Indigenous women and children in particular, are seriously deprived of their fundamental rights, including the right to food, health, and education, due to government neglect. They are also at threat of rape by the State and State-sponsored private security forces like the Salwa Judum, a private militia now declared illegal by the Supreme Court.
The Bonda tribe for instance, one of the Primitive Tribe Groups (PTGs; officially categorised as one of the most vulnerable tribes in India) live north-west of Machchkund river in Malkangiri district, Orissa. Deforestation and the lack of development of sustainable agro-forestry produce have resulted in food insecurity for the Bonda, who mainly depend on forest produce for survival. The government has thus far not developed a sustainable long-term policy to ensure food security for this tribe. Now the tribe partly has to depend on government food subsidies, but this typically fails to reach them.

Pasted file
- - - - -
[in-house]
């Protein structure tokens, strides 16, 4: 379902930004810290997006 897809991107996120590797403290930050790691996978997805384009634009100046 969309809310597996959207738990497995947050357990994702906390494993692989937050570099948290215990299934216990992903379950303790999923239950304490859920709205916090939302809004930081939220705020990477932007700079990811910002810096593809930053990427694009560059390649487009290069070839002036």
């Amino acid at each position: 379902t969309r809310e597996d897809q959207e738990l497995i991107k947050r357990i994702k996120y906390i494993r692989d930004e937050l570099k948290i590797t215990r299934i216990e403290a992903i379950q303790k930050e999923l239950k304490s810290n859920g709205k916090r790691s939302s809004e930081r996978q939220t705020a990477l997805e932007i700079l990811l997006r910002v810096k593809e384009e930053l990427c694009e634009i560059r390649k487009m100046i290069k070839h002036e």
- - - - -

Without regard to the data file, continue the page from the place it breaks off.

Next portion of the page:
The Primary Health Centre (PHC) in Mudulipada village remains mostly closed, and the doctor attached to the PHC is available only for a couple of days each month. Children are often taken to a PHC located some 30 kilometres away from the village. In Kirsanipada village, three-year-old Chaitanya Kirsani, the son of Mongla and Adi Kirsani, suffers from Severe Acute Malnutrition (SAM). Three more children are in a critical condition and most of the children in the village are malnourished.
A lack of safe drinking water in the tribal area is another serious concern. Only one tube well is available for a total of 112 households. In addition, construction of a primary school remains incomplete and has been pending for five years. Midday school meals are only provided 4-5 days each month. Ms. Mangli Sisa, a widow with a son and five daughters, suffers from hunger since she has no resources for food. Government support for poor widows does not reach her. Other widows in the village face a similar situation.